What does it mean to study and teach about Islam in today’s age of terror and fear of Islam and Muslims? How do we, Muslims and non-Muslims, conceptualize and rethink Islam in its unity and diversity, its persistence and change, its simplicity and complexity, its orthodoxy and hetereodoxy, and its positive and negative dimensions? How do we strike a difficult balance between being “objective learners/teachers” and being “advocates for peace and justice”? Muhamad Ali reflects on these questions and seeks to offer conceptual and practical frames for presenting Islam in the Religious Studies and Southeast Asian Studies classrooms and public settings, learning from his experiences of studying, teaching and speaking about Islam religiously in Indonesia and historically and critically in America.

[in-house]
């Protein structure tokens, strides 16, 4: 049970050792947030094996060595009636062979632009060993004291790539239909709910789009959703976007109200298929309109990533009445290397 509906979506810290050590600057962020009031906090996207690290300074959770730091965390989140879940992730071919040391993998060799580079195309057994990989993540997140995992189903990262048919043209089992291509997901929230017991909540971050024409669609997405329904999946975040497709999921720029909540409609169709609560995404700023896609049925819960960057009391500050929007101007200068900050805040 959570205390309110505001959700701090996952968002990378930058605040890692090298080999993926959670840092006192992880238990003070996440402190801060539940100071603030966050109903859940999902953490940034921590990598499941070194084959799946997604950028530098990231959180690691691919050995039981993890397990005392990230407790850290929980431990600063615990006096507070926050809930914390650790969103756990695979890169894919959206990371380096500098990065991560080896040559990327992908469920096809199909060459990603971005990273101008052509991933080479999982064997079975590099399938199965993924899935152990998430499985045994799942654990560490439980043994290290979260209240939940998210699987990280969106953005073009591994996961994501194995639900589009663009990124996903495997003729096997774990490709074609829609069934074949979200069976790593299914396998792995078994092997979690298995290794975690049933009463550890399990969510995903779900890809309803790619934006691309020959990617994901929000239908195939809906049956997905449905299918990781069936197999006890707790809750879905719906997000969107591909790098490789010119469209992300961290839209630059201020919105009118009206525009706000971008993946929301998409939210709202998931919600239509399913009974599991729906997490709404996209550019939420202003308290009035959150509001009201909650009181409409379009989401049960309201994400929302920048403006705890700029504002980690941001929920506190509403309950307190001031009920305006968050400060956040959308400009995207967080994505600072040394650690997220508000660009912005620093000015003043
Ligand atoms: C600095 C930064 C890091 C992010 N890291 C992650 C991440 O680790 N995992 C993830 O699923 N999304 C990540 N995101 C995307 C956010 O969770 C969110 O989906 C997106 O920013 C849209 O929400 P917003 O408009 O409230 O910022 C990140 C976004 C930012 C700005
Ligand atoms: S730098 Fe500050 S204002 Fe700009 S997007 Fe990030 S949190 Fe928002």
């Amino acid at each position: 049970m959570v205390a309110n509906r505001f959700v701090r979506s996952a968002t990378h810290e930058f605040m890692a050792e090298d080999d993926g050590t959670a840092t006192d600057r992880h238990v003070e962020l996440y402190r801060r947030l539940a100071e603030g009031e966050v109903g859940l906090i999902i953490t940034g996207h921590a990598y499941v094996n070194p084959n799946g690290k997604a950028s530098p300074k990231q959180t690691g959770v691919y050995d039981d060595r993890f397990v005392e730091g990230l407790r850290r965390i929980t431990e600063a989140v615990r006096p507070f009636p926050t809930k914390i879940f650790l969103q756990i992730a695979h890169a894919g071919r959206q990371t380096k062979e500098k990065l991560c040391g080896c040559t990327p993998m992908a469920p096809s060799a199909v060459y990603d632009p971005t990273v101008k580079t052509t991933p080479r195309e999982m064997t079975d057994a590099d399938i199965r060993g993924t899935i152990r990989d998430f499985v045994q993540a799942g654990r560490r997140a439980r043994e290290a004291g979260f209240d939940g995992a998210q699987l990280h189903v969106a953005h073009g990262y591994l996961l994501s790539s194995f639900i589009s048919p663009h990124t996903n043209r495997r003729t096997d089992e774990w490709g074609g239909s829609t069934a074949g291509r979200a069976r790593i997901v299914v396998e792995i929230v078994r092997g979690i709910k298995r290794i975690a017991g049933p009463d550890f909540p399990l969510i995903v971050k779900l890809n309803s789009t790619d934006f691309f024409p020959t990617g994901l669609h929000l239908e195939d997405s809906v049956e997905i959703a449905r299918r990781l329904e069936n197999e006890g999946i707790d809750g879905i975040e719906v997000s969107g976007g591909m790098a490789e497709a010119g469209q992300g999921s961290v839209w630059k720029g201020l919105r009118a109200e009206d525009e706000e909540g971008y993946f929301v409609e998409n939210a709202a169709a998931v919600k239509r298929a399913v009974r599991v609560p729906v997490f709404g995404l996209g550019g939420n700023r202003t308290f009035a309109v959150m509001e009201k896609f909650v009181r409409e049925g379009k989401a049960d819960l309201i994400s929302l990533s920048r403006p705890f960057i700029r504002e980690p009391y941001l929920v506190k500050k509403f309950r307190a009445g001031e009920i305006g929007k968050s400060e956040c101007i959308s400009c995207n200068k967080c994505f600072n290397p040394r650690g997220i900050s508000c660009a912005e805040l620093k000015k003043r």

The event is organized by UW Southeast Asia Center, UW Jackson School of International Studies, Seattle Art Museum, and Gardner Center for Asian Arts & Ideas.